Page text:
Free storage features, Storage Soup blog by Randy Kerns

By , Wednesday, May 11th 2011

Categories: Analyst Blogs

Tags: data compression, remote replication, snapshot, thin provisioning, tiering,

For years, storage systems have evolved with the addition of high value features. The features have become differentiating characteristics between the storage systems in many cases.

They’ve also become in many cases requirements for any sophisticated storage array.

These include:
snapshot point-in-time copies,
remote replication with synchronous and asynchronous transfers and support for consistency groups,
thin provisioning,
data compression,
tiering across multiple storage device types,
• caching with multiple levels,
• cloning of volumes,
• And a number of others not as prevalent across different storage systems.

Most of these features have traditionally been extra cost items in storage systems. The costs are normally additional licensing charges, either per storage system or capacity-based. The vendor justifies the extra charges because of the effort to develop the feature and the additional costs incurred for the support. With this method, the customer does not pay for unused features.

However, there is a change underway for storage vendors to include some of these features in the base product as part of the base price. This is being done as a competitive issue. When buying features a la carte, customers often feel charges are just being piled on. The additional charges can raise the price significantly, and it is frustrating to customers. Vendors who include the features in the base price argue that they deliver more value that way and the single price has become a differentiator for them.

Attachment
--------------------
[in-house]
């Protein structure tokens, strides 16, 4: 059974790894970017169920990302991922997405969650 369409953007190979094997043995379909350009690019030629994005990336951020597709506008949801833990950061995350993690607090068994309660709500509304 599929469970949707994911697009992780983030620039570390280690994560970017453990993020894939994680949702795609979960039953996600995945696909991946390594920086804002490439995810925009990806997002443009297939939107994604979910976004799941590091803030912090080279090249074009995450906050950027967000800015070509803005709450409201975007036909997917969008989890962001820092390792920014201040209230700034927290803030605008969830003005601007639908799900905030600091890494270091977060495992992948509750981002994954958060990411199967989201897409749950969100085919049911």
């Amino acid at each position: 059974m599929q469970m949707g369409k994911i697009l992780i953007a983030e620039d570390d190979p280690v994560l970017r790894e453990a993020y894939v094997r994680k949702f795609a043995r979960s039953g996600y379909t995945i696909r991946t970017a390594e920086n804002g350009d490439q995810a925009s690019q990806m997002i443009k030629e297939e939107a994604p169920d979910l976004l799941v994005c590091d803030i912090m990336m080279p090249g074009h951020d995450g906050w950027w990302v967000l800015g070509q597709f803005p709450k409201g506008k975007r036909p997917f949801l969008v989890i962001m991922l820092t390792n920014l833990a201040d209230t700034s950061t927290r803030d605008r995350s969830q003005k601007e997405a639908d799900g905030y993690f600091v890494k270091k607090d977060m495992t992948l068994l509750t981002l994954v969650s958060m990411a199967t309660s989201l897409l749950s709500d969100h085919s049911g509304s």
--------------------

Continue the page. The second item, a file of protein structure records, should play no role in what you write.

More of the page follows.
Interestingly, I have run into customers who have asked if they could get a price break if they didn’t use one of the included features. I attribute this to the conditioning that they have to pay extra for features. I heard a salesman respond that a customer who buys a car wouldn’t expect to pay less if that person didn’t intend to use the back seat. These features are just included in the base product now.

Whether this becomes the standard for storage systems is not clear but certainly that is the direction vendors are heading today. There are still high-value features that are extra charge but there are already a number of capabilities of the system included that were once add-on features. Over time, the competitive pressures will probably continue to drive more features to the base product. While this may be good for the IT customer, it cuts into a vendor’s profitability. But, it is probably inevitable. We spend time evaluating the features of the different storage systems and write about them at the Evaluator Group web site.

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